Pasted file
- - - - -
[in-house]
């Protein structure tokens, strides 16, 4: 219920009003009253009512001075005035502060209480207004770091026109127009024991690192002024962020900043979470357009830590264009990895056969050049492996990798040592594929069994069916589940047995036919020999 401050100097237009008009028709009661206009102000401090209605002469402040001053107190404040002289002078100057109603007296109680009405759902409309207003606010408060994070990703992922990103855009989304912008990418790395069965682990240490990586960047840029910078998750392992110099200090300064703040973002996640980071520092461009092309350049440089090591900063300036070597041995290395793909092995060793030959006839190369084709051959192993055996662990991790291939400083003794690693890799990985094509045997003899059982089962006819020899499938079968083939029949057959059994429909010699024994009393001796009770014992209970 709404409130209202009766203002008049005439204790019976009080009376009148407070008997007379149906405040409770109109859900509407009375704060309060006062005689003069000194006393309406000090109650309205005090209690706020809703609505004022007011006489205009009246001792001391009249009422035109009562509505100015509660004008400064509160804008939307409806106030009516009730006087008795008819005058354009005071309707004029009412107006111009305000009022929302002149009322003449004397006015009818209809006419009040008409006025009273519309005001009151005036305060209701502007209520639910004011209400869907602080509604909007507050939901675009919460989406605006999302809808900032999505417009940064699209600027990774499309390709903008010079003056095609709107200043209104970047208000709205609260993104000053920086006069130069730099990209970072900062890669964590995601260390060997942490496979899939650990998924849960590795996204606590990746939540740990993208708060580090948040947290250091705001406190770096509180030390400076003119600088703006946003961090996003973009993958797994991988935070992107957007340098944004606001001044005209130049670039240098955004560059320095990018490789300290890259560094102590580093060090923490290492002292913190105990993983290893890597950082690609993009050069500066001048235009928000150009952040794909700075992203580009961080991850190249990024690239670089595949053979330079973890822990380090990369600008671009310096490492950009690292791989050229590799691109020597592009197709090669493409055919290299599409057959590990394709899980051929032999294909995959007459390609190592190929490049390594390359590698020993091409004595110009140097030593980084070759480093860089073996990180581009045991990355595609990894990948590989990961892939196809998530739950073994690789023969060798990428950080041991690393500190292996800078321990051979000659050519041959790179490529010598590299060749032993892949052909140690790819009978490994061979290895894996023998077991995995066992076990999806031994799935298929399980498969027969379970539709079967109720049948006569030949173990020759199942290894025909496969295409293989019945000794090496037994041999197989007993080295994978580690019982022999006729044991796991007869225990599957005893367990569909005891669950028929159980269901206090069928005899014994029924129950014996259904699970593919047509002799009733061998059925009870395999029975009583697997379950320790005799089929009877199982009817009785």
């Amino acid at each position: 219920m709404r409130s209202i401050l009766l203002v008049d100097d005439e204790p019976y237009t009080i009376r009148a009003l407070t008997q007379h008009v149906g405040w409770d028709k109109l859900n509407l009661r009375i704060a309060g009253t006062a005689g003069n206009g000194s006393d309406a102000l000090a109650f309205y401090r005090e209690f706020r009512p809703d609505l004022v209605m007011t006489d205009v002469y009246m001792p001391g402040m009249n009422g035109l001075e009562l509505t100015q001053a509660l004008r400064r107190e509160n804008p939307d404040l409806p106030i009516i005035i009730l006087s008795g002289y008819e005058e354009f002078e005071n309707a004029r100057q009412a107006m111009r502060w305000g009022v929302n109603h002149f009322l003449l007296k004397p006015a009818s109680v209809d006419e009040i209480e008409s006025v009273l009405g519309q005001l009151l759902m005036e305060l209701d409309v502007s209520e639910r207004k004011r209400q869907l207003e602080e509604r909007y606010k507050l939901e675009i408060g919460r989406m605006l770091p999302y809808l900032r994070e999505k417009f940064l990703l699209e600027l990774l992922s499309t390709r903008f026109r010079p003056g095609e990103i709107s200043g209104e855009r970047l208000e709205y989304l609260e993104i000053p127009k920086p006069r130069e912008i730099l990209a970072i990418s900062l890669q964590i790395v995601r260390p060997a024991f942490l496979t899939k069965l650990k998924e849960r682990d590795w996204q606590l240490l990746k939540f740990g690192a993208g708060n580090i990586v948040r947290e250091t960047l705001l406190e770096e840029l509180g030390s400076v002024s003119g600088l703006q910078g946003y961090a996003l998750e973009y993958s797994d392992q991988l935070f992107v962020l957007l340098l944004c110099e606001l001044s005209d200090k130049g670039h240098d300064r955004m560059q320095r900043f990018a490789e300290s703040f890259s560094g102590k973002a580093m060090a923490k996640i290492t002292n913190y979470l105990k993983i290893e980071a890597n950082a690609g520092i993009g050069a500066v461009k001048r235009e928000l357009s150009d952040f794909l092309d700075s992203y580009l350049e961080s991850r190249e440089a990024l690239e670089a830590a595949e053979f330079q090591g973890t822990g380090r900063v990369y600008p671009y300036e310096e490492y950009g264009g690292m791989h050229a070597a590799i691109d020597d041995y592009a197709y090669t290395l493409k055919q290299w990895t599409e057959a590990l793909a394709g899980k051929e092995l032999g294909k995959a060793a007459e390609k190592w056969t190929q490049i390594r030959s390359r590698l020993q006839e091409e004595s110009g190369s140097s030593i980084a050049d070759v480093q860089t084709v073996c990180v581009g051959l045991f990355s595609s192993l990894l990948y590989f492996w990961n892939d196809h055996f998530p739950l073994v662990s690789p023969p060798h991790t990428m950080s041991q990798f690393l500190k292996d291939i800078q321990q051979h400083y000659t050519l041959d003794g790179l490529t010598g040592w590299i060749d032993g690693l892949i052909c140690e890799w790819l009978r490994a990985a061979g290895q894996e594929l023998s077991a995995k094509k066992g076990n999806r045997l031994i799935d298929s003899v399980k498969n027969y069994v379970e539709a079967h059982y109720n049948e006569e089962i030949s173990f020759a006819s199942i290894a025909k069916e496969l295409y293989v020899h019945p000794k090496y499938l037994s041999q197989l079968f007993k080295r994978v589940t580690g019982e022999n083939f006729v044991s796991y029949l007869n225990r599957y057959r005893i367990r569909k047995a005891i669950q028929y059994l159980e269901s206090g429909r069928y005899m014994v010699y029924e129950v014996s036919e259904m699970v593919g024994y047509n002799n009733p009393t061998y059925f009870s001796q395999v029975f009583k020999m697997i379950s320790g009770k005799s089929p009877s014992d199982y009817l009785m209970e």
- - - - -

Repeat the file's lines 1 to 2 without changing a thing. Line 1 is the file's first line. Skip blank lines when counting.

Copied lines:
[in-house]
């Protein structure tokens, strides 16, 4: 219920009003009253009512001075005035502060209480207004770091026109127009024991690192002024962020900043979470357009830590264009990895056969050049492996990798040592594929069994069916589940047995036919020999 401050100097237009008009028709009661206009102000401090209605002469402040001053107190404040002289002078100057109603007296109680009405759902409309207003606010408060994070990703992922990103855009989304912008990418790395069965682990240490990586960047840029910078998750392992110099200090300064703040973002996640980071520092461009092309350049440089090591900063300036070597041995290395793909092995060793030959006839190369084709051959192993055996662990991790291939400083003794690693890799990985094509045997003899059982089962006819020899499938079968083939029949057959059994429909010699024994009393001796009770014992209970 709404409130209202009766203002008049005439204790019976009080009376009148407070008997007379149906405040409770109109859900509407009375704060309060006062005689003069000194006393309406000090109650309205005090209690706020809703609505004022007011006489205009009246001792001391009249009422035109009562509505100015509660004008400064509160804008939307409806106030009516009730006087008795008819005058354009005071309707004029009412107006111009305000009022929302002149009322003449004397006015009818209809006419009040008409006025009273519309005001009151005036305060209701502007209520639910004011209400869907602080509604909007507050939901675009919460989406605006999302809808900032999505417009940064699209600027990774499309390709903008010079003056095609709107200043209104970047208000709205609260993104000053920086006069130069730099990209970072900062890669964590995601260390060997942490496979899939650990998924849960590795996204606590990746939540740990993208708060580090948040947290250091705001406190770096509180030390400076003119600088703006946003961090996003973009993958797994991988935070992107957007340098944004606001001044005209130049670039240098955004560059320095990018490789300290890259560094102590580093060090923490290492002292913190105990993983290893890597950082690609993009050069500066001048235009928000150009952040794909700075992203580009961080991850190249990024690239670089595949053979330079973890822990380090990369600008671009310096490492950009690292791989050229590799691109020597592009197709090669493409055919290299599409057959590990394709899980051929032999294909995959007459390609190592190929490049390594390359590698020993091409004595110009140097030593980084070759480093860089073996990180581009045991990355595609990894990948590989990961892939196809998530739950073994690789023969060798990428950080041991690393500190292996800078321990051979000659050519041959790179490529010598590299060749032993892949052909140690790819009978490994061979290895894996023998077991995995066992076990999806031994799935298929399980498969027969379970539709079967109720049948006569030949173990020759199942290894025909496969295409293989019945000794090496037994041999197989007993080295994978580690019982022999006729044991796991007869225990599957005893367990569909005891669950028929159980269901206090069928005899014994029924129950014996259904699970593919047509002799009733061998059925009870395999029975009583697997379950320790005799089929009877199982009817009785």